“I just didn’t have any clue it would price a PAC like ours out of the market,” said
AAPI Victory Fund’s president. The organization is no longer running ads for email acquisition and has broadened the audience it targets on Facebook, which lowers the per-ad cost.
Political advertisers spent $92 million online in the roughly three-month period that ended Aug. 14, up 24% from the same period last year, according to digital-ad research firm Pathmatics. That included a substantial boost in social-media spending.
said, “Demand for political advertising space was bound to increase in an election cycle with an unprecedented number of presidential candidates.” She added that the donor threshold also has led to record engagement in grass-roots fundraising for presidential and other races.
Facebook began sharing information on spending by political campaigns in mid-2018. Its database doesn’t cover the 2016 presidential contest, when 17 Republicans were competing for the nomination and didn’t have to meet a donor threshold to qualify for debates.
The push by Democratic candidates drew at least 2.3 million small-dollar donors to contribute to their campaigns in the first half of the year, according to a Wall Street Journal analysis of data from ActBlue, the online payment platform widely used by Democratic groups.
managing director at progressive political-strategy firm Saguaro Strategies, said his firm, whose clients include Reps.
(D, Calif.) and
(D, Calif.), changed ad tactics in June because of the Facebook price surge. In some cases, the firm has locked in lower prices by buying Facebook ads through its partner networks. It also is changing ad types or advertising elsewhere instead.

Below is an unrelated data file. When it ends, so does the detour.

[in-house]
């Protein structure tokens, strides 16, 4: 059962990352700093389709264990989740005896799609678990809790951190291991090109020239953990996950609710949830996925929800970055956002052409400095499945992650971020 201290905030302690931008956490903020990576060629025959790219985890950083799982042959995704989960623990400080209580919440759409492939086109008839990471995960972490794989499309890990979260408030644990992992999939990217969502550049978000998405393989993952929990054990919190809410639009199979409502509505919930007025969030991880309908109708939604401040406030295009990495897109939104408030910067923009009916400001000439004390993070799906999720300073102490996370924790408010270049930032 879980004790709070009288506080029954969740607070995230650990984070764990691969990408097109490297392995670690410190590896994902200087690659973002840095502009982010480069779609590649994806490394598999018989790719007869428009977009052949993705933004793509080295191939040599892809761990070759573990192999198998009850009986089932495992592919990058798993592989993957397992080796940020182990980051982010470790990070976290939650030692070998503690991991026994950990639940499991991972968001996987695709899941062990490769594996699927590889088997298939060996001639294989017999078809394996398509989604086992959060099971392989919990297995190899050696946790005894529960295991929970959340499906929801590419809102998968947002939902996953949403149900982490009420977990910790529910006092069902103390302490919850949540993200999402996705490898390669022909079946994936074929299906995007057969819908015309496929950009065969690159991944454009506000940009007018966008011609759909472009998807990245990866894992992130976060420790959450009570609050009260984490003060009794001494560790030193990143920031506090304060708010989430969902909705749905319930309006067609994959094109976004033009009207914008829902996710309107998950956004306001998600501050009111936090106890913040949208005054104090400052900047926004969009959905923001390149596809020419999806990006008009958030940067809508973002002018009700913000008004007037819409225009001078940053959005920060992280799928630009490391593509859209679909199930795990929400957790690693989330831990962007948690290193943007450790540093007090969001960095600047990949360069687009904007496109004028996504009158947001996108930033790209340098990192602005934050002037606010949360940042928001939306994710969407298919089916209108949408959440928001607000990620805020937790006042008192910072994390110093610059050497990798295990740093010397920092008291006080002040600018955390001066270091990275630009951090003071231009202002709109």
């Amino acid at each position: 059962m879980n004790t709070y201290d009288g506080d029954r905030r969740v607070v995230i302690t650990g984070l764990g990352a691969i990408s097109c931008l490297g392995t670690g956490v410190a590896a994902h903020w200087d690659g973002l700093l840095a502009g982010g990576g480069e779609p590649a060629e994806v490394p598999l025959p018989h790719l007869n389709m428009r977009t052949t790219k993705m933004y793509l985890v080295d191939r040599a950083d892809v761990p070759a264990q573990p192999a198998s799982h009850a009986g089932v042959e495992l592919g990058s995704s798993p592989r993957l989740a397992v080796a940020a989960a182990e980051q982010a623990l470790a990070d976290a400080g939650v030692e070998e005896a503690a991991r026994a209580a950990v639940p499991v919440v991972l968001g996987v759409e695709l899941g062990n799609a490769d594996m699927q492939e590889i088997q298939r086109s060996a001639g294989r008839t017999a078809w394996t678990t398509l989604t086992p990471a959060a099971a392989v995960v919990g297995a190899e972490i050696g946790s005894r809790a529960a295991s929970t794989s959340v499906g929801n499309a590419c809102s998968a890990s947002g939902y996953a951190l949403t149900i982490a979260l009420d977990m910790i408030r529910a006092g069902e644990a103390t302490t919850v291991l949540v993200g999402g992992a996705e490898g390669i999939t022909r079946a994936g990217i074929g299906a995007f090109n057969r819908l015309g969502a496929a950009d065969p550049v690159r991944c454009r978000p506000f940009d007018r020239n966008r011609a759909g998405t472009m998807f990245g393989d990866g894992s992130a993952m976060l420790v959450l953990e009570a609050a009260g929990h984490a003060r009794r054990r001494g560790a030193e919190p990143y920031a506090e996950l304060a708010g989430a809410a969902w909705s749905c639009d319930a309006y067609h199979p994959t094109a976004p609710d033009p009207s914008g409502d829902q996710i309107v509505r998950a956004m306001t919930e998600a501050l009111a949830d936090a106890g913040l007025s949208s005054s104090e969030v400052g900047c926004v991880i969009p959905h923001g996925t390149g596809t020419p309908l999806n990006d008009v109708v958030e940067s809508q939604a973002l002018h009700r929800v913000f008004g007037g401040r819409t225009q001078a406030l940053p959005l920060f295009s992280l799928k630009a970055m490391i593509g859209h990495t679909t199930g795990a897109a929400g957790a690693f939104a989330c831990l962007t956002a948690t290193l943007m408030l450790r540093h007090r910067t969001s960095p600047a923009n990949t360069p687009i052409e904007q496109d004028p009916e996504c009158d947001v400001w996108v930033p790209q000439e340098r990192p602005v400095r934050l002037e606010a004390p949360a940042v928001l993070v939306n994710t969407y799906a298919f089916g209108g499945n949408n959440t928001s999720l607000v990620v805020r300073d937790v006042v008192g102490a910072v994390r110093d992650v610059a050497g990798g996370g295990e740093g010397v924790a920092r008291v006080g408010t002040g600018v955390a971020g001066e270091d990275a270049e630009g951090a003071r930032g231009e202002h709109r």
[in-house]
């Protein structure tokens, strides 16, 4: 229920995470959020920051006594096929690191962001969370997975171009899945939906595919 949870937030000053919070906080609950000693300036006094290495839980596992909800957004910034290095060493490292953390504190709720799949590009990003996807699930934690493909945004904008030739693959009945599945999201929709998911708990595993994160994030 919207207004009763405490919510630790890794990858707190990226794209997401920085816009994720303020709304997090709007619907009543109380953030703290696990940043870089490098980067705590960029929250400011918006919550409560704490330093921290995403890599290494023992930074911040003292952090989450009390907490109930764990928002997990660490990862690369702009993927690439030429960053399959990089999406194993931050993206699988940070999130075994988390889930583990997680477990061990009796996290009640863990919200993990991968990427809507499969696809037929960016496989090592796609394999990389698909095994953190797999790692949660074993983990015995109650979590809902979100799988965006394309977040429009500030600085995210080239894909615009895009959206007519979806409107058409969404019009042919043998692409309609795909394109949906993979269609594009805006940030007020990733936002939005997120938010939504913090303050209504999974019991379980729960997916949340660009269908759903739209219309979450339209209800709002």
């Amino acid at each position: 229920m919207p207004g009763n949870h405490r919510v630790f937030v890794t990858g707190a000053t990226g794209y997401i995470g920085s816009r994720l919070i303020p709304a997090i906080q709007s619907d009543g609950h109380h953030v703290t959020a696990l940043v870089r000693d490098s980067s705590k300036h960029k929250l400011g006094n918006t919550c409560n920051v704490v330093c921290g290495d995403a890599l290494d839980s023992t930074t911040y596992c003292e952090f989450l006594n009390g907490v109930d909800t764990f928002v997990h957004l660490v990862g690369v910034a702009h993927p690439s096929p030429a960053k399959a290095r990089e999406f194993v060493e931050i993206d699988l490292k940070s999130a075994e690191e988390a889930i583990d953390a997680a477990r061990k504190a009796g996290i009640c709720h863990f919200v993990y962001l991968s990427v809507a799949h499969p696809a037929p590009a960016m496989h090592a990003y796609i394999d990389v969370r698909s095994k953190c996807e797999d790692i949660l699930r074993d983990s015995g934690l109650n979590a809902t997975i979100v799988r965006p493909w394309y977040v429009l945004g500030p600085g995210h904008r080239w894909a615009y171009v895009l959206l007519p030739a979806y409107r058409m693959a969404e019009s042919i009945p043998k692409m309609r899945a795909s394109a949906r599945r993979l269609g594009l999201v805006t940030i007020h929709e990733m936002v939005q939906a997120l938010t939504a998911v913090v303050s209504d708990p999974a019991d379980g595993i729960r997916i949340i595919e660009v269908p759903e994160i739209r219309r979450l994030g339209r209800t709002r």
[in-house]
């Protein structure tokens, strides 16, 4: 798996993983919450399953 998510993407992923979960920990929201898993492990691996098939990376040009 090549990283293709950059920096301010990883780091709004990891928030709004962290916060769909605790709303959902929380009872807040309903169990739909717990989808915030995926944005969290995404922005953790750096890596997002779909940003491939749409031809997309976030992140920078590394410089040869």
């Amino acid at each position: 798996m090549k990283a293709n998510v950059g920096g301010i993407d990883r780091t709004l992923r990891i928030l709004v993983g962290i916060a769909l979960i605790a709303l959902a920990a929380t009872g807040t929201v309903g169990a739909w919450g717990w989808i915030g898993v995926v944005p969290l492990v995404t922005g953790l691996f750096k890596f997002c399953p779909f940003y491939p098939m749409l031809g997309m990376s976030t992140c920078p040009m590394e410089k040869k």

chief executive and president at Insights & Strategy, said his client campaigning for a local office in New York City decided to postpone donor list-building through Facebook until the presidential field winnows, when he expects ad prices to fall.
“Every presidential candidate is bombing New York City with fundraising appeals,” he said.
The spending required to get a user to sign up to an email list is generally much lower than the cost of getting a donation to a political campaign. But prices are rising.
founder and chief executive of digital political firm New Blue Interactive, said one of her clients saw its cost-per-acquisition on Facebook more than double to $1.62 in 2019, compared with last year, while another client’s cost nearly tripled.
founder at political consulting firm Pacific Campaign House, which works with the AAPI Victory Fund, tracked the cost per result for another national advocacy nonprofit client. In March 2019, it ranged from $3.46 to $15.41, up from 45 cents to 58 cents a year earlier, she said.
The Facebook price surge for Democrats has given Republicans a competitive advantage, because the GOP doesn’t have a competitive presidential primary to drive up prices, said
vice president of conservative digital ad-buying firm Majority Strategies. “We’re not seeing it on our side,” he said.
—Chad Day contributed to this article.